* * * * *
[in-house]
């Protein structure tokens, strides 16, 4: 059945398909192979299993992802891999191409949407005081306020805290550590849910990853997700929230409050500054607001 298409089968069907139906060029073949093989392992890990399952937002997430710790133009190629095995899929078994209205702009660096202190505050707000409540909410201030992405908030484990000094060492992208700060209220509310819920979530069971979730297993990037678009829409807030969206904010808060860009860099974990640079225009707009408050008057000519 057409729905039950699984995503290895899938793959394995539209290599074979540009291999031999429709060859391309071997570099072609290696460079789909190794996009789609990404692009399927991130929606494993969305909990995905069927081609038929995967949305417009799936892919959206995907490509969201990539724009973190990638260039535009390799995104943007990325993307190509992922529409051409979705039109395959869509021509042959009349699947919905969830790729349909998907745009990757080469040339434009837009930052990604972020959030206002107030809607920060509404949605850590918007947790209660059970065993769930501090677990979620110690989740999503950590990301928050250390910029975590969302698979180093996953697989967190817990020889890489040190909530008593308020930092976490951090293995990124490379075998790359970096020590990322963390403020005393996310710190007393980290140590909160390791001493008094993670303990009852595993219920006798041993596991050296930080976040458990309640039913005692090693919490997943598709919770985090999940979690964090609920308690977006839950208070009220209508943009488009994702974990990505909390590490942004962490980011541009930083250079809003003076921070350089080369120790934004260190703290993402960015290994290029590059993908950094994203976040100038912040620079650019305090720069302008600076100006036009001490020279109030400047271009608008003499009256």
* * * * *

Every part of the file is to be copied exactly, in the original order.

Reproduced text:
[in-house]
């Protein structure tokens, strides 16, 4: 059945398909192979299993992802891999191409949407005081306020805290550590849910990853997700929230409050500054607001 298409089968069907139906060029073949093989392992890990399952937002997430710790133009190629095995899929078994209205702009660096202190505050707000409540909410201030992405908030484990000094060492992208700060209220509310819920979530069971979730297993990037678009829409807030969206904010808060860009860099974990640079225009707009408050008057000519 057409729905039950699984995503290895899938793959394995539209290599074979540009291999031999429709060859391309071997570099072609290696460079789909190794996009789609990404692009399927991130929606494993969305909990995905069927081609038929995967949305417009799936892919959206995907490509969201990539724009973190990638260039535009390799995104943007990325993307190509992922529409051409979705039109395959869509021509042959009349699947919905969830790729349909998907745009990757080469040339434009837009930052990604972020959030206002107030809607920060509404949605850590918007947790209660059970065993769930501090677990979620110690989740999503950590990301928050250390910029975590969302698979180093996953697989967190817990020889890489040190909530008593308020930092976490951090293995990124490379075998790359970096020590990322963390403020005393996310710190007393980290140590909160390791001493008094993670303990009852595993219920006798041993596991050296930080976040458990309640039913005692090693919490997943598709919770985090999940979690964090609920308690977006839950208070009220209508943009488009994702974990990505909390590490942004962490980011541009930083250079809003003076921070350089080369120790934004260190703290993402960015290994290029590059993908950094994203976040100038912040620079650019305090720069302008600076100006036009001490020279109030400047271009608008003499009256």